Getting Started with Sewing: Setting the Foundation for a Perfect Sewing Project

Megan Victoria
June 2, 2023
August 10, 2023

"Welcome to the world of sewing, where creativity and craftsmanship come together to bring your vision to life! Whether you are an experienced seamstress or a novice with a passion for creating beautiful garments, there are essential steps and practices to follow to ensure your sewing projects turn out just the way you envision them."

Getting started with sewing

In this article, we will explore some crucial pre-sewing tips and tricks that can make a significant difference in the final outcome of your creations. From washing and ironing your fabric to mastering the art of pattern cutting and selection of the right materials, each step plays a vital role in achieving a polished and professional look.

The Importance of Pre-Washing Fabric Before Sewing

One crucial step often overlooked is the pre-washing of fabric before beginning the sewing process. Neglecting this step can lead to unexpected consequences, including shrinking fabric, which can compromise the fit and appearance of your meticulously crafted garments. This is a smart idea because some material will shrink after it has been washed. Fabrics like cotton and cotton blends are notorious for their propensity to shrink when exposed to water and heat. By subjecting your fabric to a pre-wash, you allow it to shrink before it's incorporated into your project. This ensures that your final creation retains its intended size and fit even after subsequent washes.

Pre-washing grants your fabric the opportunity to settle into its natural state, eliminating any residual tensions from the manufacturing process. This promotes dimensional stability, meaning your fabric won't warp or distort after sewing, maintaining the structural integrity of your garment.

Beyond shrinkage, pre-washing also helps reveal any potential issues with color bleeding or fading. Some fabrics may release excess dye during the first wash, which could affect the overall appearance of your finished piece. Identifying and addressing such concerns beforehand can save you from disappointment and allow you to take appropriate measures to preserve the vibrancy of your fabric.

While this does help prevent most shrinking, it will not completely eliminate the possibility.

"I recently completed a pattern by McCalls using a polyester blend material. I washed the material as soon as I got home from the fabric store, but despite my efforts, the finished dress shrank about two sizes when I washed it the first time."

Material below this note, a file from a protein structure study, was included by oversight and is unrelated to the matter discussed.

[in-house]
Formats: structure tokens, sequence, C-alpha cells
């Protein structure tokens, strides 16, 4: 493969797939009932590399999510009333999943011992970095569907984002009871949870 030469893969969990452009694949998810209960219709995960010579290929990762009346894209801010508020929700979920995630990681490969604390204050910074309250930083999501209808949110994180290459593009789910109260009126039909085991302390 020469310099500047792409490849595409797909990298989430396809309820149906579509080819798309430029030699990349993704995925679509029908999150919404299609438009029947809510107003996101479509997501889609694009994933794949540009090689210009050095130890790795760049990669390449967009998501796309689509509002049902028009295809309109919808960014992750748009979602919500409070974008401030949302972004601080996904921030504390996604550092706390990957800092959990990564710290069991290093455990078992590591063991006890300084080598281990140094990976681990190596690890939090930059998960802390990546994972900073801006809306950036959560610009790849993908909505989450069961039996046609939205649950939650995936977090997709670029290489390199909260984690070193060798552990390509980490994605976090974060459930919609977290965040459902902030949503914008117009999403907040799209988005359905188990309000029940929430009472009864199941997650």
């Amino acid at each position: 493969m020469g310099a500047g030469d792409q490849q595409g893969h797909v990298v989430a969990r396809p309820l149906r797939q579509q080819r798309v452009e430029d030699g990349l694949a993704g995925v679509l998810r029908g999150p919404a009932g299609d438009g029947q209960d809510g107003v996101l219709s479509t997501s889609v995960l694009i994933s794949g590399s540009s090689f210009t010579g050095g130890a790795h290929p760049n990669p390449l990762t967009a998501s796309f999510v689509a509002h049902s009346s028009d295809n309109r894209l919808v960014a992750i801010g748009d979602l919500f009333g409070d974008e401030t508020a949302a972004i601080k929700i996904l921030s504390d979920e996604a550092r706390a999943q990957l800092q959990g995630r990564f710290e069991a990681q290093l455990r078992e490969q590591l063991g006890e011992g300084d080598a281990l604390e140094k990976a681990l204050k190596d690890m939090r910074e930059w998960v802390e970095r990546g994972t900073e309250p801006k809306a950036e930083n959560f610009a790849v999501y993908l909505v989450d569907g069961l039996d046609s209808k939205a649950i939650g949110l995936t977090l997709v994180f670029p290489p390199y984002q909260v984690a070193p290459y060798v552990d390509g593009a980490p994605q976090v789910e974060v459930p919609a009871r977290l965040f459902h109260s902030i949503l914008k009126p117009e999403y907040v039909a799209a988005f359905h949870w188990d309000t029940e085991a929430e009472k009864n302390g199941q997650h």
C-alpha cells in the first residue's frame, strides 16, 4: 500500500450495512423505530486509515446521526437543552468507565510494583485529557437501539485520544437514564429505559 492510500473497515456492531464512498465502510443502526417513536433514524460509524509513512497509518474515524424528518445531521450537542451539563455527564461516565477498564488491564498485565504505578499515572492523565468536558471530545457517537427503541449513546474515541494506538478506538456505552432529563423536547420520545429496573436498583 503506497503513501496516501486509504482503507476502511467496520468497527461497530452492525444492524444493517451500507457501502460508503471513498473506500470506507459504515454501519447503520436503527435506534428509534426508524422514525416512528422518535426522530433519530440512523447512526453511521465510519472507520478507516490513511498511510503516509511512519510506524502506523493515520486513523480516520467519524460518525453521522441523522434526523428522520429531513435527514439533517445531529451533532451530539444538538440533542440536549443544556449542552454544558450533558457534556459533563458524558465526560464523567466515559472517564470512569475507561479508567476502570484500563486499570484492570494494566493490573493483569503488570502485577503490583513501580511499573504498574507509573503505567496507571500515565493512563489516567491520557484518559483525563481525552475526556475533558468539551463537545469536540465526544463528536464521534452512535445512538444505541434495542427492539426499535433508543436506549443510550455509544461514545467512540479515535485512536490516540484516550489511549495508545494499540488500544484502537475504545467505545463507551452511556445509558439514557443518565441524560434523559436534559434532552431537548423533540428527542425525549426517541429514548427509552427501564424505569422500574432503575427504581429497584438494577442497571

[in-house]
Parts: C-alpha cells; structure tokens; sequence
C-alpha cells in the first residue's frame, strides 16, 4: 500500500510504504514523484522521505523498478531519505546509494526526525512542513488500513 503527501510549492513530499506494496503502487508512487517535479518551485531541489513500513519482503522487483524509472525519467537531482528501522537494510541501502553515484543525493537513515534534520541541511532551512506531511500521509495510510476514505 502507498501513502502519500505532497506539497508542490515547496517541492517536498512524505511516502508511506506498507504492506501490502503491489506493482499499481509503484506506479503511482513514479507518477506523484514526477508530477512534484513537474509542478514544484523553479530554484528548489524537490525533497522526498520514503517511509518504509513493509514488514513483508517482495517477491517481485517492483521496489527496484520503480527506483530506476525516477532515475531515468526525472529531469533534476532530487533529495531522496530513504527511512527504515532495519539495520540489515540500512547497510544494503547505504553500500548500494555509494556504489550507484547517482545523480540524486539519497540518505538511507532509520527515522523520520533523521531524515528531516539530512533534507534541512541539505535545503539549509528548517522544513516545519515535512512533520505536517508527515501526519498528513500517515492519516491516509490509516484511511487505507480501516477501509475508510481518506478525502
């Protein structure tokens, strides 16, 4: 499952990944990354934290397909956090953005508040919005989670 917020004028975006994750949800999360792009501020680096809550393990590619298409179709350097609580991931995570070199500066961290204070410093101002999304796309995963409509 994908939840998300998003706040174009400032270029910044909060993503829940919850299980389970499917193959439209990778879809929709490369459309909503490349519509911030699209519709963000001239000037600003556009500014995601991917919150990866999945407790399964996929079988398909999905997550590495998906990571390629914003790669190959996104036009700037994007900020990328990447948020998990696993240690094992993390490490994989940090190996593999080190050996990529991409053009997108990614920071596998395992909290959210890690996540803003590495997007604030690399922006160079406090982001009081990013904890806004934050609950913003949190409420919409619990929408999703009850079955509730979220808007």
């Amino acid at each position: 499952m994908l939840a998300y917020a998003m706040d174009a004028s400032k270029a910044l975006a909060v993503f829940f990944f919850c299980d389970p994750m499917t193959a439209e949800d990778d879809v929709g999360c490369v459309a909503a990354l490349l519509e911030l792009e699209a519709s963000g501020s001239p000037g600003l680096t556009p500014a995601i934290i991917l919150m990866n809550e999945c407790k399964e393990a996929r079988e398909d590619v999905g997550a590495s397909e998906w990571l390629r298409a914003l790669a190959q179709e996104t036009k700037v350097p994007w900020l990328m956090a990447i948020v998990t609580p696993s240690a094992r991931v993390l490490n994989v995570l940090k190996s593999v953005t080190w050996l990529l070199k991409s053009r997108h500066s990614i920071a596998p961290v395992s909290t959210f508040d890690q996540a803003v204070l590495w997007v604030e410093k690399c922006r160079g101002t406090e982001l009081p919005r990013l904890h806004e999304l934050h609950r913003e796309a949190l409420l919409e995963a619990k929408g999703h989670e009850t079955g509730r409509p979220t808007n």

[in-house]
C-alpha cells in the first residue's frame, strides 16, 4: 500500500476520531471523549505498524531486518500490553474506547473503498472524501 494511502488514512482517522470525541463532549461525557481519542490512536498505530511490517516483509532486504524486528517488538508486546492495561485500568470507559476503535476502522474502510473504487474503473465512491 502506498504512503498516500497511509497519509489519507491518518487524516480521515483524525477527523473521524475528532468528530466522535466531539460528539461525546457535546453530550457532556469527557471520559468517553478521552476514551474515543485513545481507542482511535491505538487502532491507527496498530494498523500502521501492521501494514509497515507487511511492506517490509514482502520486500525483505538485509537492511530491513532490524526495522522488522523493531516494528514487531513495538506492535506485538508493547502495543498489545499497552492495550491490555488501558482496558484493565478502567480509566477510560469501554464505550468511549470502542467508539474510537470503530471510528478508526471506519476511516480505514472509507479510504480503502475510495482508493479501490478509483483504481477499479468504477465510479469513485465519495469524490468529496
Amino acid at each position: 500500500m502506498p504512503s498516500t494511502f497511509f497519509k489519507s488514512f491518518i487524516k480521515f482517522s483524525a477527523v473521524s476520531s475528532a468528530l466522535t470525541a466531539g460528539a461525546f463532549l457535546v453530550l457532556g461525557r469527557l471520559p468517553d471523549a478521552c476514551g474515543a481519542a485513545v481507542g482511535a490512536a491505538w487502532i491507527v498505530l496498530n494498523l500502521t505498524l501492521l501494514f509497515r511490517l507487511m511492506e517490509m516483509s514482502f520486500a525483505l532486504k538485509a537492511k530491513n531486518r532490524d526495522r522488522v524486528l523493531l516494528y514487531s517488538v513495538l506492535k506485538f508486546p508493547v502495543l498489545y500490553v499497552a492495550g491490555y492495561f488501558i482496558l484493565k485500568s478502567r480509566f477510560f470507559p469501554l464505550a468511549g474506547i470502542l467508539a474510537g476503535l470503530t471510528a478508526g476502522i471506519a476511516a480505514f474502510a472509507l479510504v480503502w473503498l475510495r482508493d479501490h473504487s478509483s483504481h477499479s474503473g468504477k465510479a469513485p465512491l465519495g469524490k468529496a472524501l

Washing and drying fabric

Properly Ironing Fabric and Pattern Pieces

It is a good practice to iron your material before you use it so that the material will not be cut in weird and wonky shapes but will ensure accurate cuts, smooth seams, and an overall polished outcome.

Before your sewing scissors even make their first cut, the simple act of ironing fabric can set the stage for a flawless creation. This preparatory step not only smooths out wrinkles and creases but also ensures that your fabric lays flat and behaves predictably, allowing you to achieve the precise cuts and stitches your project demands.

Enhancing Pattern Accuracy

Fabric that has been properly ironed conforms more faithfully to pattern templates. This accuracy translates into more consistent and professional-looking finished products. You can start by ironing the pattern pieces themselves quickly and gently on a low setting but be careful doing this as the pattern pieces are very delicate.

Learning Your Iron's Settings

Irons are versatile tools with multiple heat settings. To avoid any mishaps, take the time to familiarize yourself with your iron's temperature controls. Each fabric type has an ideal ironing temperature; refer to the fabric's care instructions and adjust your iron accordingly.

This diligence prevents mishaps and ensures your patterns remain intact.

"One time I was working with lace. I did not read instructions properly and ended up melting the lace as I was trying to iron out a seam. Ensure that you set the temperature of the iron based on the type of material you are using."

Ironing fabric material

Precision in Pattern Layout and Cutting

One crucial phase that significantly impacts the outcome of your sewing project is the process of laying out material to cut pattern pieces. We explore the nuances of this essential step, from achieving the perfect fold to working with stretchy fabrics, culminating in the meticulous arrangement and pinning of pattern pieces for flawless results.

Achieving the Perfect Fold: "The Hotdog Style Fold"